Menstruation is a natural biological process. But the shame, stigma and misconception associated with it prevails across different parts of the world even today. Significance of menstruation varies substantially among different cultures and religious beliefs.
Some societies around the world celebrate menstruation. For instance, in Orissa, a four-day festival celebrates menstruation and womanhood known as ‘Raja Praba’ each year. The celebrations are marked by a number of games, indoor and outdoor. Girls play around on swings hung from trees.
In parts of south India, the first menstrual cycle is seen as a boon. Girls adorned in new clothes are given gifts and money.
Aboriginal Australians ritually bathe and apply beautiful body paint to young women on the outset of their menstrual cycle. Women of the Mossi tribe of Western Africa take time off from both work and family for the length of their cycle. Another tribe of West Africa, Dagara believe menstruating women possess heightened wisdom and the power to heal. Even the Cherookee Nation tribe in the US sees menstruating women as powerful and sacred. However, this is a rare perspective.
Menstruation is popularly associated with misconception and taboo practices which have an adverse effect on the wellbeing of women and girls. Menstruating women are seen as contaminating and impure. Lives of women and girls are subject to a number of restrictions during menses.
In parts of Indonesia, India, western Nepal and among tribes of Nigeria, girls and women are shunned from their homes and are made to stay in cattle sheds or makeshift huts. This practice is known as Chhaupadi in Nepal. These huts lay on the periphery of towns and villages with no facilities. As they are compelled to live in these poorly constructed huts, they face a number of health issues such as respiratory diseases, urinary tract infections and pneumonia. They also face danger from wild animals or ever abuse and rape by other villagers as these huts are located in isolated areas. Young schoolgirls miss school every month during their menses, thus affecting their education and many just drop out.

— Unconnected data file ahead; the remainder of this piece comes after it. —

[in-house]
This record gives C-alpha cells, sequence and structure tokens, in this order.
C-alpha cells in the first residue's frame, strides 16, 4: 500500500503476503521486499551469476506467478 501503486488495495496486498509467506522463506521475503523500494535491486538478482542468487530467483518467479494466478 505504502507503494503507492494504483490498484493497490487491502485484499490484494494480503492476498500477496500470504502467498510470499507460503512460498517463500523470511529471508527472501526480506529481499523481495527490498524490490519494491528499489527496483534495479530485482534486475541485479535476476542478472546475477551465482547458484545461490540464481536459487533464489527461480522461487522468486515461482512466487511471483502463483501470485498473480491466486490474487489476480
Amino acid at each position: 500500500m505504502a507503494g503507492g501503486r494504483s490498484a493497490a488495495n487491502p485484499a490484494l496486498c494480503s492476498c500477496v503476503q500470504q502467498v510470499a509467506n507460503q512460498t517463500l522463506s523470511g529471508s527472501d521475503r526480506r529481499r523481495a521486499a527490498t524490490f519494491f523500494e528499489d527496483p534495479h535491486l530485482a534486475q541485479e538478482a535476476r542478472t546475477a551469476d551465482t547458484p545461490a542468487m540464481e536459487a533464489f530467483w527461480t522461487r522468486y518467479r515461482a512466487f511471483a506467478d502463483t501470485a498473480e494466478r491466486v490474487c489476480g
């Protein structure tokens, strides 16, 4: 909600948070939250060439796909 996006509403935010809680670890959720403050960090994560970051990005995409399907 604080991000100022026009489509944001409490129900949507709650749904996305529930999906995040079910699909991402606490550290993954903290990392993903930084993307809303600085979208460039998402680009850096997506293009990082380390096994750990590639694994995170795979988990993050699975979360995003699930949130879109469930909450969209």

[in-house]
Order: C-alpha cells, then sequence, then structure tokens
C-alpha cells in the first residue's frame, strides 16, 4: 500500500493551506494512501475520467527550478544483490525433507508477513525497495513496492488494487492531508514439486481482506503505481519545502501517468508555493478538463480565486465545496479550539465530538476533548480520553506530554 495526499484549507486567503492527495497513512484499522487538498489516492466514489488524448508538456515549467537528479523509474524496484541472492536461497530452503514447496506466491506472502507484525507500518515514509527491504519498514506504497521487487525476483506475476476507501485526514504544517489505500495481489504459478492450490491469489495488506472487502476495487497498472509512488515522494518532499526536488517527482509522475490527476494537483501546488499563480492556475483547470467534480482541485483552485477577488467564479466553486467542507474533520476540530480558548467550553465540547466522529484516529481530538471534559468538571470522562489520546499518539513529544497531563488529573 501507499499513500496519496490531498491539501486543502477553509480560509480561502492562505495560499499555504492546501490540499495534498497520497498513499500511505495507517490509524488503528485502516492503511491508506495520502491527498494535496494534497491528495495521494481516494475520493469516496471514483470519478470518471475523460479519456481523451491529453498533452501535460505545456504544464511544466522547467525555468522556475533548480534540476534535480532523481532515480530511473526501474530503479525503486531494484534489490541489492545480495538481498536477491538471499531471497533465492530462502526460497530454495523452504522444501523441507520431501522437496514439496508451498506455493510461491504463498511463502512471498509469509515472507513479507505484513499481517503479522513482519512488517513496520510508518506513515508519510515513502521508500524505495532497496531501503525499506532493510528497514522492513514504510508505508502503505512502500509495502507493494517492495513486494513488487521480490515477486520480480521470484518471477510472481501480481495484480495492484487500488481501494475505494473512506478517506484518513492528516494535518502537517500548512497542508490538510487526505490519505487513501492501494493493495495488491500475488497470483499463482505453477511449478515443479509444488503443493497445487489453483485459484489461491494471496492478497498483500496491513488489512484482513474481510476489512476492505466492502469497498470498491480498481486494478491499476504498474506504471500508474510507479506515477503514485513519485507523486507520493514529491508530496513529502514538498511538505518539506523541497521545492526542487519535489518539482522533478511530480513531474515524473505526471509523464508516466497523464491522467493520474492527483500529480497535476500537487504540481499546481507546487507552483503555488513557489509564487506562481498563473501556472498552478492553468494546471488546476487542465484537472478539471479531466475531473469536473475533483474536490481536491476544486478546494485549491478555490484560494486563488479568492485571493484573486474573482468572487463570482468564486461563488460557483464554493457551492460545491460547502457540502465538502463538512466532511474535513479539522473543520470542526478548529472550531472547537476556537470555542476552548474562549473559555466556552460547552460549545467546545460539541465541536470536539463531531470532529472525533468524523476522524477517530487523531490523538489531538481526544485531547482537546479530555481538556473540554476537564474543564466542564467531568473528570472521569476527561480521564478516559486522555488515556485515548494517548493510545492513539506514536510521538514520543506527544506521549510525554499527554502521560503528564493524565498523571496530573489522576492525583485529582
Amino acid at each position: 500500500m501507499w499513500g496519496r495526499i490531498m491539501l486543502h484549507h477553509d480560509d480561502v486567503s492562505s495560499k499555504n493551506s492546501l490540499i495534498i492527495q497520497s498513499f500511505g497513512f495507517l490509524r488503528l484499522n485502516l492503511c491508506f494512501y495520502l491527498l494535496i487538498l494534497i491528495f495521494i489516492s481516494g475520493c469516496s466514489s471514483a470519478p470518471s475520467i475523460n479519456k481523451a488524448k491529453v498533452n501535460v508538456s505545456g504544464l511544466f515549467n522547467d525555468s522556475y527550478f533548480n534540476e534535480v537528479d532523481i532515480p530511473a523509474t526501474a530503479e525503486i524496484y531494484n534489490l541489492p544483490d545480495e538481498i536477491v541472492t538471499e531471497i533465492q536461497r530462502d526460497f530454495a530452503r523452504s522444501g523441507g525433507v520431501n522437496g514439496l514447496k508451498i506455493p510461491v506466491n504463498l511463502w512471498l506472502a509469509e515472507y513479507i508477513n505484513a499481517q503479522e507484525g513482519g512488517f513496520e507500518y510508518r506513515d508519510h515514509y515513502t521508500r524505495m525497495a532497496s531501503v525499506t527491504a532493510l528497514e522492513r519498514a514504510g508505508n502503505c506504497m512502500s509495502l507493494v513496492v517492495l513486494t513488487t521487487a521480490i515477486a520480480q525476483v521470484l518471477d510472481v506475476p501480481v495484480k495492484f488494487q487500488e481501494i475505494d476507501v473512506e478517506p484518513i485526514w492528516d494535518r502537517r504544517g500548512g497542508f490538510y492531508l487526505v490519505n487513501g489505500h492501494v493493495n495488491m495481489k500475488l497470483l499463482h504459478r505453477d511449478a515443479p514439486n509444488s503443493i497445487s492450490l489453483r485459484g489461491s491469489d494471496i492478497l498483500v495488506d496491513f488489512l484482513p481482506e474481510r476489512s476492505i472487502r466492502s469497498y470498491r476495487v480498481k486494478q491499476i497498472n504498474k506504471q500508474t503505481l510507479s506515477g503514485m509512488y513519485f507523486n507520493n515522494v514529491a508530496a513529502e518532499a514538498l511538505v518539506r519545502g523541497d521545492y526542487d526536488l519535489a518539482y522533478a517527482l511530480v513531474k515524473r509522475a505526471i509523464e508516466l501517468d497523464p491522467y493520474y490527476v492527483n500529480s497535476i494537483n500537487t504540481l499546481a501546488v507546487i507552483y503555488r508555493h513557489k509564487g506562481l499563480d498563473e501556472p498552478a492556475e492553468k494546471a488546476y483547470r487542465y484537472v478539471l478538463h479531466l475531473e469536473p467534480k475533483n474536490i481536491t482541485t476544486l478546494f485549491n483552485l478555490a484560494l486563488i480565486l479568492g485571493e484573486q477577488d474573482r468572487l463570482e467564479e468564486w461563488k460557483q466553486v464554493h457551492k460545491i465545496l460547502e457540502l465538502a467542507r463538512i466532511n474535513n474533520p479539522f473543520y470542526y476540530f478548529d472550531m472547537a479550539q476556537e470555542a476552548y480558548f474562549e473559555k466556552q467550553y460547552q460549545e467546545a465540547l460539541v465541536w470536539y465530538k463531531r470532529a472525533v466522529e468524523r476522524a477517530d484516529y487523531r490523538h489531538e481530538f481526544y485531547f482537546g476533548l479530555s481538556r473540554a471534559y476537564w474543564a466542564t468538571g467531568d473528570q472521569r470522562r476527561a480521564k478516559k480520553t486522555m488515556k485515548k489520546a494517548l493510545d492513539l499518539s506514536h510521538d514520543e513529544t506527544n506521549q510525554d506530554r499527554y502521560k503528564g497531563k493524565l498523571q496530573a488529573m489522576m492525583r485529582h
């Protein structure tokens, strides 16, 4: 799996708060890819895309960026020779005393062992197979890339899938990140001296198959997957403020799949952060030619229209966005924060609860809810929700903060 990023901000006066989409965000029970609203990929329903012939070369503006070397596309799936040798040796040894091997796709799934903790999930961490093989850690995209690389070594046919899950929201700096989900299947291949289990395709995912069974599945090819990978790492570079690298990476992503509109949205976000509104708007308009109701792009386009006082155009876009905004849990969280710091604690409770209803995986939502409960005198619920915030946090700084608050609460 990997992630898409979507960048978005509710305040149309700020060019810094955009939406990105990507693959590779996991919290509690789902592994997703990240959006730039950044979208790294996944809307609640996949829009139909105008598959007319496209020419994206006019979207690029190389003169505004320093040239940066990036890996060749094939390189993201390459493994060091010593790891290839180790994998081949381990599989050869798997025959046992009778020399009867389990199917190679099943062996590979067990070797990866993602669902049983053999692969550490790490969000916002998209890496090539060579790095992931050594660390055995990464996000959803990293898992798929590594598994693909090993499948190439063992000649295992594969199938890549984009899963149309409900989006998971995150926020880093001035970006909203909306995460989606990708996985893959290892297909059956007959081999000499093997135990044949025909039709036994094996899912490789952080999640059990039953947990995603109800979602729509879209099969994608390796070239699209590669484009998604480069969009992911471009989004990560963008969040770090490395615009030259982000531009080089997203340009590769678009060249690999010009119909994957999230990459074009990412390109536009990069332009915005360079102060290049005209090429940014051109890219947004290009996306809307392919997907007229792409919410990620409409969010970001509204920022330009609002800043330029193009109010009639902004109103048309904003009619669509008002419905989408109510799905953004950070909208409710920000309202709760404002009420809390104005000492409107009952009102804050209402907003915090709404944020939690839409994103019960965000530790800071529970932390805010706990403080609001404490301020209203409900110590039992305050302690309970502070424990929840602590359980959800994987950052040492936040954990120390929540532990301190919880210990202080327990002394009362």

Women are prohibited from entering the kitchen and cooking food, this is a common practice in rural India. They are left at the mercy of the family members to bring them food. Most women are faced with nutritional deficiency.
They are not allowed to touch curd, milk or pickle as it is believed that they will go bad. Neither are they allowed to walk through agricultural fields in fear that the crops will wilt or die. In Hinduism, scared animals such as the cow cannot be touched by menstruating women. It is a popular belief in Japan that women cannot be sushi chefs because of menstruation. The taboo states that sushi cannot be made properly because menses causes an imbalance in taste.
Restriction on entering holy places, such as temples are prevalent. They are not allowed to offer prayers, touch holy books or take part in rituals according to Hindu, Islamic and Buddhist traditions.
The underlying basis for these beliefs is that menstruating women are ‘impure’. Such practices lead to the build-up of guilt, shame and low self-esteem which makes girls and women feel inferior.
According to a report commissioned by United Nation Population Fund (UNFPA) shame, taboo and misconception surrounding menstruation lead to exclusion and discrimination of girls and women, which a serious human rights concern.
From Israel to Afghanistan, women are told not to wash their vaginal region during menses because it is believed to cause infertility, leading to unhealthy hygiene practices.
According to the UNICEF, traditional Bolivian beliefs misinforms young girls and women that disposal of menstrual pads along with other garbage can lead to sickness or cancer. Across the world, girls are warned against using tampons and menstrual cups as it is believed to lead to loss in virginity.
These are just a few taboos people have across the world which are holding women back, thus excluding girls and women from many aspects of life and pose as a hurdle for their advancement. In order to improve the status of women in society, it is imperative to address these issues. The stigma which has been created by these prevailing beliefs should be busted.
Menstruation is a fact of life. Period.